4 tips for mortgage lending compliance

The right assistance and resources make mortgage lending less intimidating.

March 14, 2019

Too many credit unions avoid mortgage lending because they fear compliance works like a game of pick-up sticks: fail to make the right move and the whole structure tumbles down.

In reality, credit unions that commit the right resources to mortgage operations will find they can help members buy homes while complying with regulations, according to Jeremy Smith, compliance manager for PolicyWorks LLC.

PolicyWorks provides consulting services for credit unions, credit union service organizations (CUSOs), and leagues. Its consultants aim to lower the frustration level for compliance by making it easier to understand.

Regulations and resources

Mortgage lending frustration can mount quickly due to the number and complexity of mortgage rules.

“The mortgage side is the most regulated side of the credit union world,” Smith says. “There are so many different moving pieces that can change depending on the type of mortgage being delivered, where the borrower is located and all the different nuances that go into the whole process.”

He says credit unions that launch or enhance mortgage operations typically choose between two approaches for managing risk, regulations, and resources:

  1. Developing an in-house operation, often with support from vendors, to develop mortgage products, provide loan origination, use technology tools to comply with regulations and interact with members.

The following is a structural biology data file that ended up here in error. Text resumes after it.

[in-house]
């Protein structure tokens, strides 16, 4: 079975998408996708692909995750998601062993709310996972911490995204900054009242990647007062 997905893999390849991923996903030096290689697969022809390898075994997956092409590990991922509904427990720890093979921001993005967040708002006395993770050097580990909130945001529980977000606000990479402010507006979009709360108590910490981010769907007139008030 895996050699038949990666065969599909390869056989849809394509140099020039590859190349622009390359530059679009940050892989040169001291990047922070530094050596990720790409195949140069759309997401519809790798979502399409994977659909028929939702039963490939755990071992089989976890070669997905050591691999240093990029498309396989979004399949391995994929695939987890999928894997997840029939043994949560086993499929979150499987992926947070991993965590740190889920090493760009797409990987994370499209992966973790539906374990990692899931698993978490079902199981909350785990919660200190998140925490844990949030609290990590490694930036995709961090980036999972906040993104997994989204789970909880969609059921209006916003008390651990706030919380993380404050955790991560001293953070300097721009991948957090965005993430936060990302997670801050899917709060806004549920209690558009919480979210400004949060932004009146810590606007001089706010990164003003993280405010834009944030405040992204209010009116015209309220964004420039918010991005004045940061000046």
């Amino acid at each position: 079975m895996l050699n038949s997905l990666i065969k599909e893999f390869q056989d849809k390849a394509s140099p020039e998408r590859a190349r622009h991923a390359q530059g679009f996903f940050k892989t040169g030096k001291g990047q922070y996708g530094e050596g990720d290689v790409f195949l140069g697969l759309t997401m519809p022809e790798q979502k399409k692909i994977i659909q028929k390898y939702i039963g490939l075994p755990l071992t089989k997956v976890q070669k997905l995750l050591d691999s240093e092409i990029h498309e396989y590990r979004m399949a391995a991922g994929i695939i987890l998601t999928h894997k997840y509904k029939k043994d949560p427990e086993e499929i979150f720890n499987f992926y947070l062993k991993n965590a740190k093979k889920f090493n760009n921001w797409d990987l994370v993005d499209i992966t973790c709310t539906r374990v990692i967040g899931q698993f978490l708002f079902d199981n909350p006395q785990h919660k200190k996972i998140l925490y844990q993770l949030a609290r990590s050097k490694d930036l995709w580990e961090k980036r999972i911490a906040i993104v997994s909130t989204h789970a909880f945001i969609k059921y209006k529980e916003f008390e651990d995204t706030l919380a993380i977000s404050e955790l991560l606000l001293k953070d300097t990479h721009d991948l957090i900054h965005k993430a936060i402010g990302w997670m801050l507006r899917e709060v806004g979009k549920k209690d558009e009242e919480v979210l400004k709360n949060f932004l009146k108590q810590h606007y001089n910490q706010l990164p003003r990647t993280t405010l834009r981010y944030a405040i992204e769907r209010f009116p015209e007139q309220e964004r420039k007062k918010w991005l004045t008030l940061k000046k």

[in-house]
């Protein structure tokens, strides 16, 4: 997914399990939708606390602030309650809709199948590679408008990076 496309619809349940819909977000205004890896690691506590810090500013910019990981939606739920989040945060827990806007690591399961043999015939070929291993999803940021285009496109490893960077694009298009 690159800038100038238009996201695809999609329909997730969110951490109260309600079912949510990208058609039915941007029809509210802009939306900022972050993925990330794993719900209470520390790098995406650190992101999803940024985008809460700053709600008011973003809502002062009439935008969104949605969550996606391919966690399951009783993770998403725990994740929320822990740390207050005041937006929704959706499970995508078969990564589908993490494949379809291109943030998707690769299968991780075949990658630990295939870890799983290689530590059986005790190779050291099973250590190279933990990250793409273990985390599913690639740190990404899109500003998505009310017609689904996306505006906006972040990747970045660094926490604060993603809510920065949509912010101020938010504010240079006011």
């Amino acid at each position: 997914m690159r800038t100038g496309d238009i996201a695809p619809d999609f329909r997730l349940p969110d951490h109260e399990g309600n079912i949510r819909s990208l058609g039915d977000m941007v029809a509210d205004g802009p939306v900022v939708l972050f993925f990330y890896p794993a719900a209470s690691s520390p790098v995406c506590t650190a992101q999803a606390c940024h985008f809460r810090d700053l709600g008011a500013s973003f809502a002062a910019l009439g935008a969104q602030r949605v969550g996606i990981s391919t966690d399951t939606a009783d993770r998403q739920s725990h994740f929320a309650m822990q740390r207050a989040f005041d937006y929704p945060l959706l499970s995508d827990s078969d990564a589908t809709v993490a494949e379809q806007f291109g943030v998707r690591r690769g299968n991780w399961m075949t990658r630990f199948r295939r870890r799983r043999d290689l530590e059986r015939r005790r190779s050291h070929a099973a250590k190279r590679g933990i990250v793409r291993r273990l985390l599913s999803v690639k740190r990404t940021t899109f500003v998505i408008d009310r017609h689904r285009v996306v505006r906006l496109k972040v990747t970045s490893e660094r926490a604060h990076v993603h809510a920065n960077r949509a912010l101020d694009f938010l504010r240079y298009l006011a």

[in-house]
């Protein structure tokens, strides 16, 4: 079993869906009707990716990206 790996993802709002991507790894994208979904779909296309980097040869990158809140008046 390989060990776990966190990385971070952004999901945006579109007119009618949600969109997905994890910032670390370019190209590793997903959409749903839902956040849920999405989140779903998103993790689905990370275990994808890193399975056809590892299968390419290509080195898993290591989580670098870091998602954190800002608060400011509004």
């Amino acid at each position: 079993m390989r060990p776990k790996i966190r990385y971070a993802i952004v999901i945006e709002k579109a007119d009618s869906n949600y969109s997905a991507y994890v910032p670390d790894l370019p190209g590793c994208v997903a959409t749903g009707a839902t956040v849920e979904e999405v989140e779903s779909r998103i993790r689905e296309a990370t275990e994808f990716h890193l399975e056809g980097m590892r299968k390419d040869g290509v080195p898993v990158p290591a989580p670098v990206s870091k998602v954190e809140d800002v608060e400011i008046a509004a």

2. Working with a mortgage CUSO, which reduces expenses while delivering most services needed to offer mortgages.

Four approaches

Whichever route they choose, Smith advises credit unions to:

  1. Take time to ask questions and learn about current demands for mortgage products and mortgage compliance. Too many would-be mortgage lenders act on assumptions based on outdated knowledge, Smith says.
  2. Tap into the credit union community to get answers. Experienced credit unions are typically willing to share knowledge even when fields of membership overlap.
  3. Set clear goals. Instead of offering a “laundry list” of mortgages, consider selecting a smaller set of mortgage products that will meet most members’ needs.
  4. Consider using a CUSO. A strong CUSO can lower the cost and reduce the demands of mortgage lending.

Simplifying compliance

Smith sees signs that regulators may soon clarify rules to simplify compliance. For example, he says regulators appear to be moving toward more flexibility related to borrowers’ ability to qualify for a mortgage.


Smith will address the CUNA Regulatory Compliance Certification School, March 31 - April 5 in Louisville, Ky.

“Hopefully what we’ll see in the next few months and years is that they’re trying to make compliance a little bit easier and more efficient,” Smith says.

That may help overcome some credit unions’ hesitation about mortgage lending.

“Credit unions sometimes get the wrong impression that mortgage lending is scary and risky and if we make one mistake, the whole house will fall down,” Smith says. “That’s not the case. Regulators and examiners will call out mistakes, but very few mistakes have the potential to cause lasting damage to the credit union.

“Don’t be afraid of jumping into mortgages. You have help and resources out there, and a lot of members need it.”